China's economic transformation matters greatly
Updated: 2012-03-08 10:31
BEIJING - China's efforts to transform its economic growth towards a more balanced direction matters a great deal to the world's vital interests, foreign experts say.
China, along with other emerging economies, is taking an ever ballooning share of the burden to spur global economic growth.
That's while other major economies, including the US and some of the developed European countries, were still struggling to avoid a double-dip recession amid a flaring Europe-wide debt crisis and the after-effects of a global financial meltdown.
It has already become a global consensus that China's contributions to restoring a balanced and sustainable world economic growth are indispensable.
More and more Chinese will be lifted out of poverty and enjoy better living standards with the growing economic expansion, said Arvind Subramanian, a senior fellow at the Washington-based Peterson Institute for International Economics.
"If China grows, the rest of the world benefits", as China will increase its demand from other nations and helps keep the world economy dynamic, he added during a recent interview with Xinhua.
Many experts also believe China's decision to set its 2012 GDP growth rate to 7.5 percent, a 0.5 percentage point lower than that of last year, indicate that the Asian power has started to prioritize the quality over the speed of its economic growth. That change, they believe, would benefit China and the rest of the world.
A recent Reuters report said that China's acceptance of a slower rate of growth shows that the gradual rebalancing of the global economy long sought by world leaders is on track.
Economic success of the past teaches that consumption is a major force for stimulating economic growth. In the US, consumption represents about 70 percent of the country's total GDP output.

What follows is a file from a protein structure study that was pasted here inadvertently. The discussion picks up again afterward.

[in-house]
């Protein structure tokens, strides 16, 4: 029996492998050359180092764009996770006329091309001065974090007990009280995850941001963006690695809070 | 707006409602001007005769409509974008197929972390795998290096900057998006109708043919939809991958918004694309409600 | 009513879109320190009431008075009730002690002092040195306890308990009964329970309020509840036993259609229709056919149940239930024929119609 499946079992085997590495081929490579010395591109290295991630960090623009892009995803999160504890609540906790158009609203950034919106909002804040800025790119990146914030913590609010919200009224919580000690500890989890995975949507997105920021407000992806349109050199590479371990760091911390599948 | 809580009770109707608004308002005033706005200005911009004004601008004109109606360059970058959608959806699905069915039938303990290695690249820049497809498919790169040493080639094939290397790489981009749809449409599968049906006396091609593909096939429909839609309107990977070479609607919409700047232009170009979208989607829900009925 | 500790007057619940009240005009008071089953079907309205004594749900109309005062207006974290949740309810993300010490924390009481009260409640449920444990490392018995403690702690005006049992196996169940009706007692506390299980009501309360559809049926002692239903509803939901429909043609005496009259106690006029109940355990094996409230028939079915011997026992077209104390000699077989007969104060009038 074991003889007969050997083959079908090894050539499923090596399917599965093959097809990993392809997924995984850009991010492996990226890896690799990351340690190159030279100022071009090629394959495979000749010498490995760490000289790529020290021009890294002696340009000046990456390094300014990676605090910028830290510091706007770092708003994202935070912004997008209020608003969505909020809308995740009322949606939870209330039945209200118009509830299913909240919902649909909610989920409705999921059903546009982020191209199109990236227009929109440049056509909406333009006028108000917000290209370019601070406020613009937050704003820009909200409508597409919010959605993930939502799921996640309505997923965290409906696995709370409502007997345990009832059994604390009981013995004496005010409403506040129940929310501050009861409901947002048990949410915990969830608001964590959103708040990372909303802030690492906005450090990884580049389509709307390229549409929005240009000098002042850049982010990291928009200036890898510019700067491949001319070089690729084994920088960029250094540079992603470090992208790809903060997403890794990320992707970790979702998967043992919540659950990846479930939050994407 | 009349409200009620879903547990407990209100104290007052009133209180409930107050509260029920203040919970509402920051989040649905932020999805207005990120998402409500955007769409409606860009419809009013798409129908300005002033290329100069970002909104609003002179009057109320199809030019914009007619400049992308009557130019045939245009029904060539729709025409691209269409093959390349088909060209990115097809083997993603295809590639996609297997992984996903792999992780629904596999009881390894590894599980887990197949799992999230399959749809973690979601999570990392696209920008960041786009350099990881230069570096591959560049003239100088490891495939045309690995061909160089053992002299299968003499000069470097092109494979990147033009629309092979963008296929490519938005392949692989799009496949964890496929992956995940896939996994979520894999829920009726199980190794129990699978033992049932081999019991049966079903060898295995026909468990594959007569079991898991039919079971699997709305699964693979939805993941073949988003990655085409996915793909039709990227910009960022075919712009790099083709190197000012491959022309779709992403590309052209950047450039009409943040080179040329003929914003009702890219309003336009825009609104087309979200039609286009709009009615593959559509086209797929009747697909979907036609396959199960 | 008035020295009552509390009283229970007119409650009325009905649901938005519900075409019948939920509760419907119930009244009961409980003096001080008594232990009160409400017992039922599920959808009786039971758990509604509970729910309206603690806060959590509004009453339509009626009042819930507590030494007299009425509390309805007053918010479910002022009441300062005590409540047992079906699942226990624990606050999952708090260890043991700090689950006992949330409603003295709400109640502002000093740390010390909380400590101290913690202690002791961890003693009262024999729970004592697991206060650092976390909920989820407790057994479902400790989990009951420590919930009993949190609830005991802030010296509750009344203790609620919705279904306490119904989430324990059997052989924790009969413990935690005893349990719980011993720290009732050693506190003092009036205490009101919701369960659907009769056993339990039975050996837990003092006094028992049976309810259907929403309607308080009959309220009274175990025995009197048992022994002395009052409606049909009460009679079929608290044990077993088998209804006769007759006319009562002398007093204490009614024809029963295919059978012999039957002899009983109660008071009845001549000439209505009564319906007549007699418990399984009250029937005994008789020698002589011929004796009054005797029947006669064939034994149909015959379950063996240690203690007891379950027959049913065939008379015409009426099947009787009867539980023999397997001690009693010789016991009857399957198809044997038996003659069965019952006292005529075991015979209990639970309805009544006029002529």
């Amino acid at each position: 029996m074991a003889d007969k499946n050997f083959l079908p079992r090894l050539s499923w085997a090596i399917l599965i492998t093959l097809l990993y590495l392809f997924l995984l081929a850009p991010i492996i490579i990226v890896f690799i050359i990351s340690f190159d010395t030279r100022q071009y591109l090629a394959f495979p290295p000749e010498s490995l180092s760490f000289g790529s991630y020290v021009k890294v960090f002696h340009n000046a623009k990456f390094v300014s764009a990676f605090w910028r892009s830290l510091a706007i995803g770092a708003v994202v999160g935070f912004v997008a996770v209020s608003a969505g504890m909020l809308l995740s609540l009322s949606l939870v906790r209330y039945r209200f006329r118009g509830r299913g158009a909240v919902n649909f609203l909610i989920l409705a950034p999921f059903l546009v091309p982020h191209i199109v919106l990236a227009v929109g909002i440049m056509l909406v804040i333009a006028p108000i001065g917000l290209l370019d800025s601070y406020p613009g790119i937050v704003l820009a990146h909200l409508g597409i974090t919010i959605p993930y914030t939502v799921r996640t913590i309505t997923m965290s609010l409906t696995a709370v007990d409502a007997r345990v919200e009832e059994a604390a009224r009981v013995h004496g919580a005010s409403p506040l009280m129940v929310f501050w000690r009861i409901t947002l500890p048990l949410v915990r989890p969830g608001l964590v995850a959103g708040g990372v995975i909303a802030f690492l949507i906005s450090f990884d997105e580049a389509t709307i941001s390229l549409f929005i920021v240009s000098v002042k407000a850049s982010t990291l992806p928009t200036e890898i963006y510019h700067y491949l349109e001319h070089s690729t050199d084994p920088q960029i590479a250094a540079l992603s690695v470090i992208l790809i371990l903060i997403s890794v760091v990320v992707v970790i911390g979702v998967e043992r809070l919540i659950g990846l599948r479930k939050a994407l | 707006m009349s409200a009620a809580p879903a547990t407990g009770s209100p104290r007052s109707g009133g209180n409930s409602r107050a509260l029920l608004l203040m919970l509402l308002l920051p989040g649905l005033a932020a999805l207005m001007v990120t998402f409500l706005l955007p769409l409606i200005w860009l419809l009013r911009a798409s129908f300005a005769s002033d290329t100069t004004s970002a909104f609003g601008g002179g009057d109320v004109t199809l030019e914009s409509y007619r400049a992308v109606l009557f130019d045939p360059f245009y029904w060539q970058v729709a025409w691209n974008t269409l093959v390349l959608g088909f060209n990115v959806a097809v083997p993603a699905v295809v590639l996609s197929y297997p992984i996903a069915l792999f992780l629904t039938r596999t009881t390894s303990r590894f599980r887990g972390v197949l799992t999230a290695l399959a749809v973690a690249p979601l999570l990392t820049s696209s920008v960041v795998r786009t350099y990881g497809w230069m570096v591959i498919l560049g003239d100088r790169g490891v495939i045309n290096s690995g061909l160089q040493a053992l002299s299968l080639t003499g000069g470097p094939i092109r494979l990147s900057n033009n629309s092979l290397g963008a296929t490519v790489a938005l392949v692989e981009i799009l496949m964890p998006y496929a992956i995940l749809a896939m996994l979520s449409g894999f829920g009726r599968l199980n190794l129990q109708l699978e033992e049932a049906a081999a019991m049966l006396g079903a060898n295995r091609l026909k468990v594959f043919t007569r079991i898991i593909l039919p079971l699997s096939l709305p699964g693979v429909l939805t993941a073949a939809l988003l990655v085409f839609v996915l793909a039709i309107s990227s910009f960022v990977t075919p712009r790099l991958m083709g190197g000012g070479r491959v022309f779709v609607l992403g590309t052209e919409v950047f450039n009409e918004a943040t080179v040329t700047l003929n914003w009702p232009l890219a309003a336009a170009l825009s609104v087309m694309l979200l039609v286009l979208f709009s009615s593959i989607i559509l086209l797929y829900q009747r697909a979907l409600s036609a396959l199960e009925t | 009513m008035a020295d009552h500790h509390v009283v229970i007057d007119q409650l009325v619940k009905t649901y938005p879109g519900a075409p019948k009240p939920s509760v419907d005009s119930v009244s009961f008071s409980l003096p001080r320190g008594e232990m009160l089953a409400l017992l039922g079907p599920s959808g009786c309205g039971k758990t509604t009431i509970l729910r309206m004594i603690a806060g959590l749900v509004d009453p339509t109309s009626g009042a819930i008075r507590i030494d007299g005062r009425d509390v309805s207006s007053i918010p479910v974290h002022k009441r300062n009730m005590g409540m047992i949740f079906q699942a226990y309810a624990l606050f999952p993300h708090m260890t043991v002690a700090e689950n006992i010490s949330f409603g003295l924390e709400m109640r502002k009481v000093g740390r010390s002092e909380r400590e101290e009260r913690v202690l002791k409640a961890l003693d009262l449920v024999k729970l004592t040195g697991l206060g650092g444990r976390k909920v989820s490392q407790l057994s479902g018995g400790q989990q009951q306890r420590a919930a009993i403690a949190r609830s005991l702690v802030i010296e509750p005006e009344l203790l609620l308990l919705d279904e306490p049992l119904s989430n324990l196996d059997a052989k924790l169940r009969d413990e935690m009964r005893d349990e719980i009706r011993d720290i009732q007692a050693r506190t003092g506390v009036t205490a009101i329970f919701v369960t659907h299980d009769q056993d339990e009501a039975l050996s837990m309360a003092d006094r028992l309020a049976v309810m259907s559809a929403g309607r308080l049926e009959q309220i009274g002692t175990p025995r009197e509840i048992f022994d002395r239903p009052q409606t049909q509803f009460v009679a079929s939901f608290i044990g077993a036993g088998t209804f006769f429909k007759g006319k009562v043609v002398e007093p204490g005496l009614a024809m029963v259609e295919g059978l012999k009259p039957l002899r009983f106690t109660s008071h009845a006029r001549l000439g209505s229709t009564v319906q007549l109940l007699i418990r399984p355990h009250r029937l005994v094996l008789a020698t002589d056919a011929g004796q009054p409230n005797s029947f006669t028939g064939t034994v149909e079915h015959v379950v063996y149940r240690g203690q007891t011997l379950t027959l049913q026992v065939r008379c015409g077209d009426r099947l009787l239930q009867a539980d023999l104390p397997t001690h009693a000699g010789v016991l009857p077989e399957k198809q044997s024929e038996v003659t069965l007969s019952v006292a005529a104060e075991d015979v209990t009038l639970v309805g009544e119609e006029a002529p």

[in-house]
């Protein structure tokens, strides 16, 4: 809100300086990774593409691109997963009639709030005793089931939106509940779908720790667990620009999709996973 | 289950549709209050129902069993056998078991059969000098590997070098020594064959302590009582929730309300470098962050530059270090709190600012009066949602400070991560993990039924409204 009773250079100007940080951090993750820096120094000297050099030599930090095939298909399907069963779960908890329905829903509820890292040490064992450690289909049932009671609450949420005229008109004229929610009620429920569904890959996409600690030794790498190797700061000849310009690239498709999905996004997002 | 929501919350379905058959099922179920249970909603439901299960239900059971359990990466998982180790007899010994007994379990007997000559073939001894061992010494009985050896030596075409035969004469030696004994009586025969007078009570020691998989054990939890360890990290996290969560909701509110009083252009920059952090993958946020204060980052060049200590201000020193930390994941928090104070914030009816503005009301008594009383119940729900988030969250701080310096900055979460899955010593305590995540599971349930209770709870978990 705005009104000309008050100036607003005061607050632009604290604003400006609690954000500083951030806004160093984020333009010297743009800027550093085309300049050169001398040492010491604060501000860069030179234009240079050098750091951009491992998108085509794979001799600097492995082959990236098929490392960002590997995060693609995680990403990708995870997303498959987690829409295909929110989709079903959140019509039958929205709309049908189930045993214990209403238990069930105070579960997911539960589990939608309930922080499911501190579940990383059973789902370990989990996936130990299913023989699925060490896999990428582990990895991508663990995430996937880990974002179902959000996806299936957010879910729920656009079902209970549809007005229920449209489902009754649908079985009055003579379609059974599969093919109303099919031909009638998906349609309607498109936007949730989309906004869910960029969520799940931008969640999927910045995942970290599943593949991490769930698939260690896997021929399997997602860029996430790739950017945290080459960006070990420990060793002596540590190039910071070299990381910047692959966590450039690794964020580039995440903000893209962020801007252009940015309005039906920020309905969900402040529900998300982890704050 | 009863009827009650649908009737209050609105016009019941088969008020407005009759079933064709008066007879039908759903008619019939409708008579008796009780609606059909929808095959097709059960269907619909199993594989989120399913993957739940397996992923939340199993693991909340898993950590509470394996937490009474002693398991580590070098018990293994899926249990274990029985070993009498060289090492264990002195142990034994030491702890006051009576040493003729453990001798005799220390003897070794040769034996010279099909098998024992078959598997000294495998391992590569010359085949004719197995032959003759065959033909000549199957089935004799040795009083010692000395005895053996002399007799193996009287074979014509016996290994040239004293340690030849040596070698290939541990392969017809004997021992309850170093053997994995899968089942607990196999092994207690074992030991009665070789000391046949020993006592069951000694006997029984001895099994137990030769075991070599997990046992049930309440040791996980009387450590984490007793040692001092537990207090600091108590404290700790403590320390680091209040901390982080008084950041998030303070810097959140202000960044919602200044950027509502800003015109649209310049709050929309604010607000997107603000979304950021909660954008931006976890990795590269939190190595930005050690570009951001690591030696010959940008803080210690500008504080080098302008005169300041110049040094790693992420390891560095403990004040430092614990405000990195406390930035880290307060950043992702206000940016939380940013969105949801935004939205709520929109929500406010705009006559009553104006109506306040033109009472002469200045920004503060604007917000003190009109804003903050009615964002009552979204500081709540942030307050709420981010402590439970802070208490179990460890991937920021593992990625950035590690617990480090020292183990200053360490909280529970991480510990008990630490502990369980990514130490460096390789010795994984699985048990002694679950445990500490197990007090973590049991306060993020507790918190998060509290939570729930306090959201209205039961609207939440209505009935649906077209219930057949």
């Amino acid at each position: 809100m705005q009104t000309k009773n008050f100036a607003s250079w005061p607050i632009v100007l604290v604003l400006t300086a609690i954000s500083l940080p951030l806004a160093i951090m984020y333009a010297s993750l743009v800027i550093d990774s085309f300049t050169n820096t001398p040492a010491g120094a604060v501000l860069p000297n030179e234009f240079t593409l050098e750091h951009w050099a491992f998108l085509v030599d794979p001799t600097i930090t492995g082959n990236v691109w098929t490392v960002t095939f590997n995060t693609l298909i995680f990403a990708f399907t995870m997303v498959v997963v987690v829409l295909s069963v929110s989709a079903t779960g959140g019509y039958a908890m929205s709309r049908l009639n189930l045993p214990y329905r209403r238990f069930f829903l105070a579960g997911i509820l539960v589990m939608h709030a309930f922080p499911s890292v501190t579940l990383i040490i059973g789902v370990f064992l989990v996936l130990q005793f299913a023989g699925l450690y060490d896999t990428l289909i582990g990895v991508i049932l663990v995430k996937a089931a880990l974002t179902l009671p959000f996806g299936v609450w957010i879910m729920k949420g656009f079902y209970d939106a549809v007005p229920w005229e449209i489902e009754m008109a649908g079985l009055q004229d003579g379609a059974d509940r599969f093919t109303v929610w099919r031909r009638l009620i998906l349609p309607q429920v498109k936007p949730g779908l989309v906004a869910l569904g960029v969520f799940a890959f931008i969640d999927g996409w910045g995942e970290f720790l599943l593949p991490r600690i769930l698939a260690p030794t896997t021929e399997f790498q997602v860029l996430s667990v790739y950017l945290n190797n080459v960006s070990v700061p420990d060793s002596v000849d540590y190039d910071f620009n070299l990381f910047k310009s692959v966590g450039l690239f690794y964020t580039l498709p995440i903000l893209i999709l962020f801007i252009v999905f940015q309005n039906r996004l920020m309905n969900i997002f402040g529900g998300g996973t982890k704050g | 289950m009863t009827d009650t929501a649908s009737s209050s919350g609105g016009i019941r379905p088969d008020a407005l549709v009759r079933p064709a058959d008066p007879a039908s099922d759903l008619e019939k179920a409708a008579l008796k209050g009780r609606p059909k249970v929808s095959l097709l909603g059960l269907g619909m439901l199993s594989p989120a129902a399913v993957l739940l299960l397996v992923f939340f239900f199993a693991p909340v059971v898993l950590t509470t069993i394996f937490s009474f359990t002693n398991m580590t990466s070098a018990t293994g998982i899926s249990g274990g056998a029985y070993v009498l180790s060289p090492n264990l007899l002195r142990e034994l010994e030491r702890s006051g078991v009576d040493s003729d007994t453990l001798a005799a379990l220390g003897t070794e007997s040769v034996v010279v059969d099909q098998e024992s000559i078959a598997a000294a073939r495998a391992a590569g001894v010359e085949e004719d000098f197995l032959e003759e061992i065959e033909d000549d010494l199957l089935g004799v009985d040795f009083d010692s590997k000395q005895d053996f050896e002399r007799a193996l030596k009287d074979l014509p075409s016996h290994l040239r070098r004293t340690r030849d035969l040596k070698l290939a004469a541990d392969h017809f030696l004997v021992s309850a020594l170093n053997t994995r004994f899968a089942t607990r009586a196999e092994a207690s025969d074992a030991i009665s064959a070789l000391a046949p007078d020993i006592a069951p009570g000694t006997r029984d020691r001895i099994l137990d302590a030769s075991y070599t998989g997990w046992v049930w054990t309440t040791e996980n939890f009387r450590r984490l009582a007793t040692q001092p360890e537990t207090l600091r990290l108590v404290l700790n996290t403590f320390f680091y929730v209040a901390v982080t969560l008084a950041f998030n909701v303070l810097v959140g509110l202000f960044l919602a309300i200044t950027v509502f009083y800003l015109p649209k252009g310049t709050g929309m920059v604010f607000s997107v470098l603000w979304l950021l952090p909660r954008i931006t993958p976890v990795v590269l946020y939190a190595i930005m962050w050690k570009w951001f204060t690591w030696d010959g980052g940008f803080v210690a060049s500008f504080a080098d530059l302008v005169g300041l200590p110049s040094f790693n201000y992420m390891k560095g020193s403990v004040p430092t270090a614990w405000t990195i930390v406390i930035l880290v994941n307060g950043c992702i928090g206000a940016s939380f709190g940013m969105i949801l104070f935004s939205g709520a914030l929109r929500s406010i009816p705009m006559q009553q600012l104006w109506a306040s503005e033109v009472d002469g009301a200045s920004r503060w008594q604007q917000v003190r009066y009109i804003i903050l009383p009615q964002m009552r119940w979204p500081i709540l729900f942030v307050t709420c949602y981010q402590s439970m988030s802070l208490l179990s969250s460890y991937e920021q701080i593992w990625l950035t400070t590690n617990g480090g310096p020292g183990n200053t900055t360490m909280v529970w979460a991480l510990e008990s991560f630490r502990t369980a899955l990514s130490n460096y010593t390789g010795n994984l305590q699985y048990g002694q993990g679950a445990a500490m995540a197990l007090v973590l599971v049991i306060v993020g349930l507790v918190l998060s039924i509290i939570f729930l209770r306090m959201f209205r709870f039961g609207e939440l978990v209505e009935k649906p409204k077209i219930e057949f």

Comparatively speaking, China has huge potential to explore in expanding consumption.
Steven Dunaway, adjunct senior fellow for international economics at the Council on Foreign Relations, told Xinhua that is would be very hard for China to continue to expand its profits through trade due to a sluggish world economic recovery.
"In these circumstances, the best thing for China to do is to concentrate on development of its domestic economy and domestic demand," he said.
Steve Roach, Yale professor a former president of Morgan Stanley Asia, said in a recent article that China is doing a "far better job" in managing its economy than most give it credit. It even offered some lessons in macro policy strategy that the rest of the world should heed.
He also said China has waged a very successful campaign in controlling its inflation, which "has long been the nation's most destabilizing economic threat."
"China has plenty of ammunition in its monetary policy arsenal, " while in contrast, central banks of the United States and European nations "are out traditional ammunition," and "have been forced to rely on untested and dubious liquidity injections," Roach said.
He added that China is cut from a very different cloth than the advanced economies of the West. Long focused on stability, Beijing is more than willing to accept short-term costs of a "growth sacrifice" to keep its development on track.
AIA Group Chief Executive and President Mark Tucker also viewed China as a "exceptionally well-managed economy," adding that he remained confident of China's growth because of the flexibility given by the country's policy instruments and financial backing.